The only competent analogy with the higher primate ovum among the lower mammals is to be found among the forms in which there is likewise a decidua capsularis, for instance the hedgehog among the insectivora, and the mice, rats, and guinea-pig among the rodents. It is to be noted that in these forms, as in the Primates, the amnion is closed from the first, and that the blastoderm shows the phenomenon, to a greater or less degree, of "inversion of the germinal layers." Two methods of imbedding, which will be dealt with in greater detail later, have been described in animals with a decidua capsularis. In the hedgehog, mice, and rats, the ovum is said to be received into a recess or fissure of the mucous lining of the uterus ; the epithelium disappears round the blastocyst ; the mucous membrane becomes greatly thickened to form the decidua capsularis ; and the fissure is cut off from the general cavity of the uterus by the fusion of the lips of the decidual swellings from which the epithelium has likewise vanished. In the guinea-pig the observations of Graf V. Spce seem to prove that the ovum, while still in the early blastocyst stage, destroys the epithelium of the surface at the spot where it becomes implanted, by the activity of its ectodermic cells, and then, by a continuance of the process of destruction and solution, imbeds itself in the connective tissue of the mucosa. One or other of these alternatives must apply to the human ovum, and we submit our two communications as a contribution towards the solution of the problem.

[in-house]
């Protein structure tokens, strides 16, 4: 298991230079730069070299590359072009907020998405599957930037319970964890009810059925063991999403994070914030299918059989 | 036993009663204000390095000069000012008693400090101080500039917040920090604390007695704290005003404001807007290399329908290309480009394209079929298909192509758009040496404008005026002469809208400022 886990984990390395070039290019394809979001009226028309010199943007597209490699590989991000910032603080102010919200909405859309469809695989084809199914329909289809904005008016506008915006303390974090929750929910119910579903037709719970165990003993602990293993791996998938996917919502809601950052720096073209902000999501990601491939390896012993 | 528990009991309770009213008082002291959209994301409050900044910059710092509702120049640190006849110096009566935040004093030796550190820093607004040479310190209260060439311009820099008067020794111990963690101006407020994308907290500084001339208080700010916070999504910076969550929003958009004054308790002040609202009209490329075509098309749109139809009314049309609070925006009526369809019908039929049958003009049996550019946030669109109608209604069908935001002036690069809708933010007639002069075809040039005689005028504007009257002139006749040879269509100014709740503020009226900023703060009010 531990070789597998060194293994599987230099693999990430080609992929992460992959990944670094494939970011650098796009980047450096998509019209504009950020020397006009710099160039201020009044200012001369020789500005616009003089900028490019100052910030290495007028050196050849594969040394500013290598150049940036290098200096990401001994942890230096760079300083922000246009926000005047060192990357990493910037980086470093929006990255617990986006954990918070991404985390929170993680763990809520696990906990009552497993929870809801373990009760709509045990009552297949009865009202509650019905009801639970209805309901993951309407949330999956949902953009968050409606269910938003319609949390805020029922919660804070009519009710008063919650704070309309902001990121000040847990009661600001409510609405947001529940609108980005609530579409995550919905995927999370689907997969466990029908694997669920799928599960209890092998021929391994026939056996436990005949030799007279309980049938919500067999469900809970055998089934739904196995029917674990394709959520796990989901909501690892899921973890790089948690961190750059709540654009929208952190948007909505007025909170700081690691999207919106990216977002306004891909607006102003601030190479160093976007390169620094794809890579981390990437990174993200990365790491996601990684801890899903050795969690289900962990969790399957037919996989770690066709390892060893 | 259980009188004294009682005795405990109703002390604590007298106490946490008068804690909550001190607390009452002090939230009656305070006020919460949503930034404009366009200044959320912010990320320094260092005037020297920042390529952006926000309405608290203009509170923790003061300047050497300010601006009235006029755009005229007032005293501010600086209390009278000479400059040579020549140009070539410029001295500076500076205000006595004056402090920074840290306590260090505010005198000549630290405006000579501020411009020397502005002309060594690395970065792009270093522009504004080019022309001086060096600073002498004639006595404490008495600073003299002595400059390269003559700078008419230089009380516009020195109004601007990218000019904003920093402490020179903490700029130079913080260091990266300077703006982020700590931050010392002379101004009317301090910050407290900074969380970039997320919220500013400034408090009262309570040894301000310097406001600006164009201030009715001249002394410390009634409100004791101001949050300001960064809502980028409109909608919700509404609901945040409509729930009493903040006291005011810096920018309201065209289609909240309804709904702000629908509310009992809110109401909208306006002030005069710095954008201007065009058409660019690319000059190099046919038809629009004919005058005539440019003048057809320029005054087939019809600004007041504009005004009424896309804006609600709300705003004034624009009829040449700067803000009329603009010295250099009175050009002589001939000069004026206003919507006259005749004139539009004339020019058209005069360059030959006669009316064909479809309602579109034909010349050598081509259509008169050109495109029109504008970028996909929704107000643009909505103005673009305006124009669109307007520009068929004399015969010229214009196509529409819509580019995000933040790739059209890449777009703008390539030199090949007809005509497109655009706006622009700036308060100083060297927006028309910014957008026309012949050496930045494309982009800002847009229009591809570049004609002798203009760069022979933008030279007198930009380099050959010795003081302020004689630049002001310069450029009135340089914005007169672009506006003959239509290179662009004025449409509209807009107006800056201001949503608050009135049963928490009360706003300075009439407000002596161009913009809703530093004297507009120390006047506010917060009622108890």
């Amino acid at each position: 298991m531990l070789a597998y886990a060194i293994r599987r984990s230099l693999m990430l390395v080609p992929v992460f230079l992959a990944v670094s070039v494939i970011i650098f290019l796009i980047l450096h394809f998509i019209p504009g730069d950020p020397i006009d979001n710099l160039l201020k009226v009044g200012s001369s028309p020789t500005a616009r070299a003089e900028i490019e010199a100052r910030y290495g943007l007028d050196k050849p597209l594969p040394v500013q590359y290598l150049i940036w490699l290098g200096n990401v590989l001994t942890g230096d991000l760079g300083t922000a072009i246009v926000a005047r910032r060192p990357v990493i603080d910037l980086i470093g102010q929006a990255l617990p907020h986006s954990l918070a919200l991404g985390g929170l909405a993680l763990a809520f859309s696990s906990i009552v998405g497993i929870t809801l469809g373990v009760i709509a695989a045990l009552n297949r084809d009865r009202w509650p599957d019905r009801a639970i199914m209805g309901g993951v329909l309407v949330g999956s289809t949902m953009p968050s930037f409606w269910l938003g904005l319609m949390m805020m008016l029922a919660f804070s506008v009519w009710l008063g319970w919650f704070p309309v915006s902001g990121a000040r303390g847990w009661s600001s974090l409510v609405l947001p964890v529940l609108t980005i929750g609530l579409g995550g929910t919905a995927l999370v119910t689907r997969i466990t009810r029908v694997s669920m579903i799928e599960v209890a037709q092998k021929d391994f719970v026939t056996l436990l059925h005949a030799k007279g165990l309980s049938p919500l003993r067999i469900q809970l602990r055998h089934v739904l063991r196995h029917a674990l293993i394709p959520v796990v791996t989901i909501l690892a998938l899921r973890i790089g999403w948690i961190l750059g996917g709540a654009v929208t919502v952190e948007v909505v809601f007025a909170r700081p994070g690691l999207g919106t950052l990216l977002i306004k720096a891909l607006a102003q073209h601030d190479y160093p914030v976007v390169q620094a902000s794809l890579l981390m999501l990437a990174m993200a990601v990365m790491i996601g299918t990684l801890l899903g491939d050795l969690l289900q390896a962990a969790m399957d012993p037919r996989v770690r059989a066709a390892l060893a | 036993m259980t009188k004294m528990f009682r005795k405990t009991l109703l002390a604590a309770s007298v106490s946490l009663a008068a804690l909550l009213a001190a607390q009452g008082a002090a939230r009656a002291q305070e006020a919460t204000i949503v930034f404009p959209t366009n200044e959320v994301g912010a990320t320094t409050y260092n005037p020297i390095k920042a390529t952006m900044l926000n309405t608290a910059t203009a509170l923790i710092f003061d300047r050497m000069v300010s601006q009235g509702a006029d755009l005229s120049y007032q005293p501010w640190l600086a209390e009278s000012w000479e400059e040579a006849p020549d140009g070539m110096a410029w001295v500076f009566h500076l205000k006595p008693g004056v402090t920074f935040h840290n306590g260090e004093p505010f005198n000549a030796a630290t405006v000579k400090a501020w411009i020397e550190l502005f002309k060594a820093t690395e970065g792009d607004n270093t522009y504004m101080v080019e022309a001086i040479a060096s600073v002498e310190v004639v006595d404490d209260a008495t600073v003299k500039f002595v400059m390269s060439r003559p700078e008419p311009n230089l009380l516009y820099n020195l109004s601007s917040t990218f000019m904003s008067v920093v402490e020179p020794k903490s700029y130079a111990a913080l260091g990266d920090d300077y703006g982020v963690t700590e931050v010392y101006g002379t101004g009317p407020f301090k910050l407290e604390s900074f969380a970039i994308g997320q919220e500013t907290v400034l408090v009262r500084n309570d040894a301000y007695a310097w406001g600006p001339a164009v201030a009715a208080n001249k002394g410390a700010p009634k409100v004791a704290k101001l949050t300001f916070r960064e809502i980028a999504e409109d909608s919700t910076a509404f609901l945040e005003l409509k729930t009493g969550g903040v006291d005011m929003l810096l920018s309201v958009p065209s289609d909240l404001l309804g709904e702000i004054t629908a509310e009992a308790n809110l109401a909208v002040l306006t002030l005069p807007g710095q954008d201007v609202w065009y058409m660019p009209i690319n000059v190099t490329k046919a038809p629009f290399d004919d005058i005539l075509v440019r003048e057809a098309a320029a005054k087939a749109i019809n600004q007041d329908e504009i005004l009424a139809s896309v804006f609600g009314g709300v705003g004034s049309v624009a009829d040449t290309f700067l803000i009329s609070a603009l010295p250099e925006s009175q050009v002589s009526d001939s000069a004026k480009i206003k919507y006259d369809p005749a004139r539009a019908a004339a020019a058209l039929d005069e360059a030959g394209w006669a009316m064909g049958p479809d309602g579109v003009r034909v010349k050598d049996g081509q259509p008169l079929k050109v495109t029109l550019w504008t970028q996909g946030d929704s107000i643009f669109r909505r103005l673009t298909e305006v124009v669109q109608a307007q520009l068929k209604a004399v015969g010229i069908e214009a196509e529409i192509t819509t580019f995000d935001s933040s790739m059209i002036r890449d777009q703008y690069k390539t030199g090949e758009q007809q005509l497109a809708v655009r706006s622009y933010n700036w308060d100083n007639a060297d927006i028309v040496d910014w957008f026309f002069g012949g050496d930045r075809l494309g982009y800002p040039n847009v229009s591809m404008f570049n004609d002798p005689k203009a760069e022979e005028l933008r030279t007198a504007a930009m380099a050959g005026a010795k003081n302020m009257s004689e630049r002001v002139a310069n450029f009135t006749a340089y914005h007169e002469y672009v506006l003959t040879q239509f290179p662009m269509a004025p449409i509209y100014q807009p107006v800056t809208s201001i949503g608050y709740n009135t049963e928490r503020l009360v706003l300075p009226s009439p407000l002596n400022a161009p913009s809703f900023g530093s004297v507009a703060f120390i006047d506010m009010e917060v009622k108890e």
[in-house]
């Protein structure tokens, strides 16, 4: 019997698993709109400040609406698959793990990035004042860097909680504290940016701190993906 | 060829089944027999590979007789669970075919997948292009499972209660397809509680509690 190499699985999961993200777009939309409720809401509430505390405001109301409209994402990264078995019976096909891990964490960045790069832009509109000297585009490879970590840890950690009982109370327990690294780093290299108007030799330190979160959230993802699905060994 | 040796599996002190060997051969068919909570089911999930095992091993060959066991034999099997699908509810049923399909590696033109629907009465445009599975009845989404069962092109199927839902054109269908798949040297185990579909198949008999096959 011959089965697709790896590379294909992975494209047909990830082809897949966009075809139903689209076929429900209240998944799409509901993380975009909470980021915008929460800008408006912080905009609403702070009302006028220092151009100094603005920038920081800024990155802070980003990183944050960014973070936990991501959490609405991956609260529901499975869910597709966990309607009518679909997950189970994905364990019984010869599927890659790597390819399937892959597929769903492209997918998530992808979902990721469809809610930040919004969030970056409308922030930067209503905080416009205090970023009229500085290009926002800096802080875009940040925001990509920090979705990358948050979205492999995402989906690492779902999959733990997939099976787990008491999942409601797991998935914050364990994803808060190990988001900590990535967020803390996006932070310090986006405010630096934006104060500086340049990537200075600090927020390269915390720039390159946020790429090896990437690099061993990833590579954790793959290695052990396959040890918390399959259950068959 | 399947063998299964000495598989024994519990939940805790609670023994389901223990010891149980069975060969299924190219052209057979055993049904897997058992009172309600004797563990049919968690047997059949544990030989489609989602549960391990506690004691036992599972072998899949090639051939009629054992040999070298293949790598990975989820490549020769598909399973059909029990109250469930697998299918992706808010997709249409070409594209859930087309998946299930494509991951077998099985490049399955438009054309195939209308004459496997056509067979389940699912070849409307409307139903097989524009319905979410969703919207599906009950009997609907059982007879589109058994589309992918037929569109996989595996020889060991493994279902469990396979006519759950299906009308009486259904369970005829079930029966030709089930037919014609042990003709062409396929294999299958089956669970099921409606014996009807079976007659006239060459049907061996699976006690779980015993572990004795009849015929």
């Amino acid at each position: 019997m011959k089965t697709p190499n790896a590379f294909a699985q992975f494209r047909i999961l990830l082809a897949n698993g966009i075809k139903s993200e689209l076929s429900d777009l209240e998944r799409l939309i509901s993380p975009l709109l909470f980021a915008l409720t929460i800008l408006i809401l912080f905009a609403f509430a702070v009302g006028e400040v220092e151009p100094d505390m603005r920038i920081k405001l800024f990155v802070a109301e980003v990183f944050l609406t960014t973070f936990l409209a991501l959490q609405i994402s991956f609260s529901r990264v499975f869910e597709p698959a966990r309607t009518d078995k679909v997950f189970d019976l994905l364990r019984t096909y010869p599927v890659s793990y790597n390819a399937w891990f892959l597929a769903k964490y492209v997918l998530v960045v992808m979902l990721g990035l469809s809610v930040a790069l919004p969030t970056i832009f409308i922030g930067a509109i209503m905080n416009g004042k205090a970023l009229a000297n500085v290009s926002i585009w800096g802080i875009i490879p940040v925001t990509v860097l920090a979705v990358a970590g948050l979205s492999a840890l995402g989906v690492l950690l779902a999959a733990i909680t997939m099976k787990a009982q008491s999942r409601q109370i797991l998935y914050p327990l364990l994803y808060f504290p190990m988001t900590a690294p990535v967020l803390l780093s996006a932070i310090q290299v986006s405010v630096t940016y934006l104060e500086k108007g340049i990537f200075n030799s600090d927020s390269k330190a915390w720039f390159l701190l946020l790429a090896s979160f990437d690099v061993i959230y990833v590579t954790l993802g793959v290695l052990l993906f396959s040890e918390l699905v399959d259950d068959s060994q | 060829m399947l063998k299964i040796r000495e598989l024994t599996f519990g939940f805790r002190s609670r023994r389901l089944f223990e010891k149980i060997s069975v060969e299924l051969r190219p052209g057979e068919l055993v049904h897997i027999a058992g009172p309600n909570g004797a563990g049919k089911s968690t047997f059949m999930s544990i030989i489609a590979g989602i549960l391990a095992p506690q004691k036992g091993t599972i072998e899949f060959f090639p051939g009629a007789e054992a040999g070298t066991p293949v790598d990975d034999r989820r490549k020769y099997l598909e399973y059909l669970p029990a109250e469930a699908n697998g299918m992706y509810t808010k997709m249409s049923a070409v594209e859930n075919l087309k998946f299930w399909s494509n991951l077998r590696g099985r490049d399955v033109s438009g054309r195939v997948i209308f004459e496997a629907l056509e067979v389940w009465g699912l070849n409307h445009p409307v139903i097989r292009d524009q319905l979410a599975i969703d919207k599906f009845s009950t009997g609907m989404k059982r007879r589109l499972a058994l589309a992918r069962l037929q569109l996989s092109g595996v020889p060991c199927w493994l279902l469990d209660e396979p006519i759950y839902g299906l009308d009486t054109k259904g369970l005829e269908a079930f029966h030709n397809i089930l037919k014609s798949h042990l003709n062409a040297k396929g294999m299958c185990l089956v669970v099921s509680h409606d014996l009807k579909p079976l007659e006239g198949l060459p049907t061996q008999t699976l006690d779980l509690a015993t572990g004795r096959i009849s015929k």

In regard to the initial stages of placentation a very large body of data has been accumulated by comparative embryology, and our views as to the deciduate placenta have undergone considerable modification. Apart from the general character of the placentation in the different orders of mammals, debate has centred on the nature of certain layers of cells which separate the foetal from the maternal blood in the placenta. It is unnecessary here to enter on any detailed account of the various and contradictory opinions which have been held on this histological detail, or of the several theories which have been put forward on the subject of the origin of these layers.^ It is now very generally admitted that the evidence afforded by both human and lower mammalian material is in favour of the foetal, i.e. chorionic origin of both layers covering the villi in the human placenta. No doubt appears to exist in the mind of anyone as to the cellular layer, generally known as Langhans* layer, but there is still a lack of decisive proof regarding the plasmodial investment of the villi, or syncytium. Certain authors have maintained that it owes its origin to the maternal tissues — some deriving it from the epithelium either of the surface or of the glands of the decidua, others holding that it represents maternal endothelium spread over the villi in the interlocking of foetal and maternal tissues, which has long- been considered to take place in the development of the placenta.